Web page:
Area of Practice

Trust and Estate Administration

Administration of an estate or trust is the procedure through which a deceased person’s financial affairs are settled and their property and assets are divided. The time required to administer the estate can vary depending on the state of the legal instruments, the value and scope of the estate’s assets, and the number of beneficiaries.

Our Services Include:

  • Probate administration
  • Trust Administration
  • Federal estate tax and gift tax preparation
  • Federal estate tax and gift tax audit defense
  • Determination of inheritance taxes

We work with you throughout the entirety of the trust and estate administration process, employing tactics that reduce income taxes and other unwelcome litigation. This includes probate proceedings at the county court, document interpretation, preparing estate and inheritance tax returns, working with tax authorities, post-death tax planning opportunities, and estate settlement and distribution.

Trust and Estate Administration FAQs 


Do I need to hire a CPA?

Yes, it is recommended. At Endacott Timmer, we help you navigate the legal complexities associated with estate and trust administration. We recommend that you partner with a CPA to navigate the financial complexities of these efforts. CPAs help ensure that all financial aspects are accounted for and optimized. Beyond that—their expertise assists with the following:

  • Estates and trusts are subject to various tax responsibilities.
  • Trust and estate income regulations are quite complex.
  • Determining the value of the trust or estate’s assets is a vital aspect of tax planning.
  • If personal representatives or trustees skip tax reporting dates or fail to pay owing taxes, they may be accused of misconduct.
  • There are potential discounts, credits, or deductions that may be applied to save the trust or significant estate amounts of money.
  • If the IRS has issues regarding specific estate or trust tax matters, your CPA can engage directly with the interested agent.


How long will it take?

Depending on the size of the estate, the presence of creditors or contested claims, the complexity of tax, and other relevant issues, probate can take anywhere from several months to several years to complete.

Case Study: Trust and Estate Administration


Our client’s father passed away, survived by his wife of a second marriage. The father was wealthy, owning several parcels of real estate, family business interests, and large investment accounts. He left a revocable trust that contained complicated tax planning provisions and created additional trusts after his death. Our client is named as the successor trustee under the revocable trust and the personal representative under his father’s will.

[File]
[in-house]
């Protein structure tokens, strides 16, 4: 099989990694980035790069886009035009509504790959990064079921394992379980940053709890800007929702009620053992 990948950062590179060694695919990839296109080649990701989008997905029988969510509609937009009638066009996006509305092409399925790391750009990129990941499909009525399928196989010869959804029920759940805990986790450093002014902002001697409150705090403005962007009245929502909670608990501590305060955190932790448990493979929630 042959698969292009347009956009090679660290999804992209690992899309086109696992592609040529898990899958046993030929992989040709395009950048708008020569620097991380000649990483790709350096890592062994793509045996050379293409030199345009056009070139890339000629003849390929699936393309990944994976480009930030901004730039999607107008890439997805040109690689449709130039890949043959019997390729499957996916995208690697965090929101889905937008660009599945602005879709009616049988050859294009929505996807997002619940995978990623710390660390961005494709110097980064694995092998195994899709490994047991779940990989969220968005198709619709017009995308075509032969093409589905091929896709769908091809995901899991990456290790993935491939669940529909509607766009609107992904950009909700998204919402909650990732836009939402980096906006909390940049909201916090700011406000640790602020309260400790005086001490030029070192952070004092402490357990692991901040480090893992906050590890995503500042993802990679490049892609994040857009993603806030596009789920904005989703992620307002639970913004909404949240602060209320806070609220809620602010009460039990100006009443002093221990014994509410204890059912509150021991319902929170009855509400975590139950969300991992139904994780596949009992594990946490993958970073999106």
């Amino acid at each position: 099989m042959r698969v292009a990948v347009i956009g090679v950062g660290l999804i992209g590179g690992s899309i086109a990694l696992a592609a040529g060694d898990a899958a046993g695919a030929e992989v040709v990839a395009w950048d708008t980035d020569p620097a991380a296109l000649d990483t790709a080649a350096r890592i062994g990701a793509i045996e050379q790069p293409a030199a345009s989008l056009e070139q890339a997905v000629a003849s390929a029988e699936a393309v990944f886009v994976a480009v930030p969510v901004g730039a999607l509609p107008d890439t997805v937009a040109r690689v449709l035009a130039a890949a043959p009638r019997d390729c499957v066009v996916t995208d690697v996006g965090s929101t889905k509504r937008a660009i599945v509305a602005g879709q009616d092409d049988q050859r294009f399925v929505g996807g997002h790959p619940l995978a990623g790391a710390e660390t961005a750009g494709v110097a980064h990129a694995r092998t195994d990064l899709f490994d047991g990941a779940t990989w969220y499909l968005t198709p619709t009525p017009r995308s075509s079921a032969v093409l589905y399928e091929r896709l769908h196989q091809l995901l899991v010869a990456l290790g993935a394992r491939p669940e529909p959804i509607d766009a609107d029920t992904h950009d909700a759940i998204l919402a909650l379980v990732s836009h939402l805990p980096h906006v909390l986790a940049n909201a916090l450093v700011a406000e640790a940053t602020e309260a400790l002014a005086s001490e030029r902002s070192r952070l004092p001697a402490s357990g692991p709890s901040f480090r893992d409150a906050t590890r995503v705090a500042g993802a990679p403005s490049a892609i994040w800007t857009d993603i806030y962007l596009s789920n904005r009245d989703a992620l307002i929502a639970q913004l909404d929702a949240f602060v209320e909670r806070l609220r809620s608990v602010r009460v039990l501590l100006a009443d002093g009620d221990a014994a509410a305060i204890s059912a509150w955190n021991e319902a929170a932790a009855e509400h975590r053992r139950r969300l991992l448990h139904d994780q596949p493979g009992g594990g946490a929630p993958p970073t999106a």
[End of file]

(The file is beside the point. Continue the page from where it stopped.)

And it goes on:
What to do and how to do it?


The administration of an estate (probate) or a revocable trust, after someone dies, is a legal process with several formal requirements. In all but a few situations, the same general process is followed, regardless of the size of the decedent’s estate. However, while the same general process is followed in each case, the steps to be taken and the decisions and elections to be made can lead to significantly different results. With our knowledge and experience in advising clients with complicated estates, we were able to assist our client with the successful administration of his father’s trust. Some of the important steps included:

  • Making an IRC §645 election to allow some income tax to be deferred into the next tax year and allow some extra time to make decisions and file the tax returns.
  • Making the “Clayton QTIP” election on the appropriate assets under IRC §2056. These assets passed in trust to the surviving spouse and qualified for an estate tax marital deduction. Careful thought was given to the assets chosen for QTIP treatment which avoided family conflict and management problems for the family business. The marital deduction helped to avoid federal estate tax in the decedent’s estate.
  • Making a “reverse QTIP” election under IRC §2652 to make the QTIP Trust GST tax-exempt and thus avoiding generation-skipping transfer taxes when the assets are distributed to the decedent’s grandchildren upon the surviving wife’s death.
  • Obtaining accurate values of the business interests and real estate by working with experienced business and real estate appraisers. The proper valuation reductions were used because the decedent had minimal ownership stakes in the main firm.
  • Working closely with the decedent’s CPA and the business CPA to be sure all income was properly reported on all required tax returns and that the deductions yielded the most benefit.
  • Keeping all of the family members informed of the steps taken and important decisions to be made.

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